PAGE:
Maria J. Evans, The Pennsylvania State University-Brandywine; Sean Evans Eagen, Virginia Polytechnic Institute and State University

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Abstract:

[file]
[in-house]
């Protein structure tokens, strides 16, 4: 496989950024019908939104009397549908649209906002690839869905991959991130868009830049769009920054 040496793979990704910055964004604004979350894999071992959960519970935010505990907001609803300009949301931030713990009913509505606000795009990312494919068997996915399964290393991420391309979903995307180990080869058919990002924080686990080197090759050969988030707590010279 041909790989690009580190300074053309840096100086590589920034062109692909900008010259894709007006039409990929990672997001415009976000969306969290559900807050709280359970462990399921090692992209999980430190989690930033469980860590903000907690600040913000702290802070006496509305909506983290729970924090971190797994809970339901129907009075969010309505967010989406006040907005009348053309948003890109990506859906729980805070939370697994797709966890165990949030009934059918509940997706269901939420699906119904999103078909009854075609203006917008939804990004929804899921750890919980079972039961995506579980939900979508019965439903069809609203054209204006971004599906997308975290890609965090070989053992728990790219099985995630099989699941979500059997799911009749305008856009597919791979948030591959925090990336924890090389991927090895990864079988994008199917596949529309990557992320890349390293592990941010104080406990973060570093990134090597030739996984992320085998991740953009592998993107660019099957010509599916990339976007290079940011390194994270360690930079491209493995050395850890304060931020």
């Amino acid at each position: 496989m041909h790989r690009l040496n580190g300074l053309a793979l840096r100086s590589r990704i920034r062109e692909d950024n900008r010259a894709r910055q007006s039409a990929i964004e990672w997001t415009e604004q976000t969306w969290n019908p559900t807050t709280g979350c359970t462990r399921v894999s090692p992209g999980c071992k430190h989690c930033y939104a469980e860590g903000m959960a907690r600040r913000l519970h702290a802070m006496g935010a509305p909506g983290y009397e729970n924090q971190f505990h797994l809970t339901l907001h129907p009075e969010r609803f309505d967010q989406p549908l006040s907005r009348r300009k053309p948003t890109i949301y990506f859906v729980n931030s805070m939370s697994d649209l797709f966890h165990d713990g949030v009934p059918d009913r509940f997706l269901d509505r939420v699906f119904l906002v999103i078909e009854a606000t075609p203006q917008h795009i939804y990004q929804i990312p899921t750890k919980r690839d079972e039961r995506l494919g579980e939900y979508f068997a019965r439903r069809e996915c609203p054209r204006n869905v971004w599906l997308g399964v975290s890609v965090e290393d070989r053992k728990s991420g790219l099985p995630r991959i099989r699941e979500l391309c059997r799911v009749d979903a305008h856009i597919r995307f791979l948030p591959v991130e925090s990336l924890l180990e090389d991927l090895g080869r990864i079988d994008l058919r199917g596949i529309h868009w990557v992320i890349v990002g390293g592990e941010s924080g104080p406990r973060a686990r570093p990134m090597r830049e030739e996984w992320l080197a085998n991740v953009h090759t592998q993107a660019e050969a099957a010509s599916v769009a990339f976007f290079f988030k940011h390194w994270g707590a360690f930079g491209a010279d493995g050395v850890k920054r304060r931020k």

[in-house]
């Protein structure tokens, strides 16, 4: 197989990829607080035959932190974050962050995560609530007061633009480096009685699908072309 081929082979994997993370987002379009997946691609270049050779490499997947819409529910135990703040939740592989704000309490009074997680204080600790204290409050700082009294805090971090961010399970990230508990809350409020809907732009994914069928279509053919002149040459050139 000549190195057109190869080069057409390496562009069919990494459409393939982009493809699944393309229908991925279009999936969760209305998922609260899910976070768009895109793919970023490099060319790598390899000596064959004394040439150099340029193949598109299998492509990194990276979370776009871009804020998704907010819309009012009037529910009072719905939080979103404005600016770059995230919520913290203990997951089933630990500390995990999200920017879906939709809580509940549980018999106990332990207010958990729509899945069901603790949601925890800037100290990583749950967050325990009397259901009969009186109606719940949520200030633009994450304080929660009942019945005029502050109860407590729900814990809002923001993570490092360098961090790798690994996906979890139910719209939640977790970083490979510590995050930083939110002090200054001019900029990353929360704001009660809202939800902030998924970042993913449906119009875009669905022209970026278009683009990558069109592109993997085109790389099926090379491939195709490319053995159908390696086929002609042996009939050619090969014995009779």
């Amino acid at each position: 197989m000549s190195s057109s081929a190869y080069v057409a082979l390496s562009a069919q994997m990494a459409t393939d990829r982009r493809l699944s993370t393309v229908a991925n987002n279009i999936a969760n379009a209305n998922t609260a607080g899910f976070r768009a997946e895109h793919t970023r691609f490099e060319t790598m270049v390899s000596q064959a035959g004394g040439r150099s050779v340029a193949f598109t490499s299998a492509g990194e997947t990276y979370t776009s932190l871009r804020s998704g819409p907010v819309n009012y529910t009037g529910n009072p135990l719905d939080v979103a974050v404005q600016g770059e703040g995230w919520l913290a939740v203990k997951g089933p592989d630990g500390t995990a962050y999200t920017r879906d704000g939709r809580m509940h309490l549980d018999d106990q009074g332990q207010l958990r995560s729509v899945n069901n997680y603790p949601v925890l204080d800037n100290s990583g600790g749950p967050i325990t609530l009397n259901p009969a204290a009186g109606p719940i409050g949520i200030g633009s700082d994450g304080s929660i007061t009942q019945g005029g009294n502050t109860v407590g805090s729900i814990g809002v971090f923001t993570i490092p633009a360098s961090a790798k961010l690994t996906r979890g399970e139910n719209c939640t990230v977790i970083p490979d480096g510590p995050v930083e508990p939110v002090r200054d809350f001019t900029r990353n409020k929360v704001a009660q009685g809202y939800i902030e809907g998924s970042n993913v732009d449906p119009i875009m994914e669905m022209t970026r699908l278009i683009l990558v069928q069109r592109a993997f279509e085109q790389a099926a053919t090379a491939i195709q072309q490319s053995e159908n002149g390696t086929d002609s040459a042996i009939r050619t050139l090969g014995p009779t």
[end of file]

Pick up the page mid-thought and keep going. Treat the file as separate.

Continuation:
Remote mining operations, such as the De Beers’ Venetia mine in the northeast corner of South Africa, require a reliable high level of positioning precision (< 10 cm) in order to automate mining operations. In open-cut mines the availability of GNSS can become limited as the line-of-site becomes compromised by the mine walls. Additionally, unpredictable atmospheric phenomena such as ionospheric scintillation can prevent GNSS from effectively providing position information. Traditionally, automated mining operations have operated using only GNSS for positioning, but now ground-based transmitters are being used to augment GNSS performance by acting as an independent constellation of positioning units. The objective of this investigation was to simulate a mine shape and calculate the position error for points in the mine in order to compare the positioning performance both with and without the assistant of LocataLite ground-based radio beacons made by Locata Corporation. Analysis included varying the latitude of the mine, the depth of the mine, and supplementing the GNSS network of GPS, GLONASS, Galileo, and Beidou with LocataLite ground-based positioning units around the mine rim. A simplified mine was modeled with an ellipsoidal mine floor and 45 degree walls. The top of the mine was set to be 1.5 km by 1 km, similar in size to the Venetia mine. The simulation was created using the Constellation Toolbox for MATLAB by Constell, Inc., using a rectangular grid of equidistant points within the mine. By examining points outside of the mine, on the walls/haul roads, and on the mine floor, results show that position error increases with mine depth and varies with latitude. Portions of the mine often experience positioning errors >10 cm which make areas of the mine incompatible with continuous autonomous mining operations. Additionally, scintillation clouds further exacerbating line-of-sight issues with GNSS by interfering with signals in certain regions of the sky. These scintillation clouds obscure significant portions of the sky impacting the high precision carrier phase measurements required for precise positioning. This research effort shows that adding a network of eight ground-based positioning beacons, such as those made by Locata, positioned at equidistant points around the upper mine rim significantly reduces the average and median positioning precision (both severity and duration) for all points within the mine. The average and median error can be further reduced with the addition of a ninth LocataLite beacon halfway up the haul road on the eastern side of the mine. The addition of the LocataNet system of beacons allows for precise and continuous mining operations at depths previously unavailable using solely GNSS.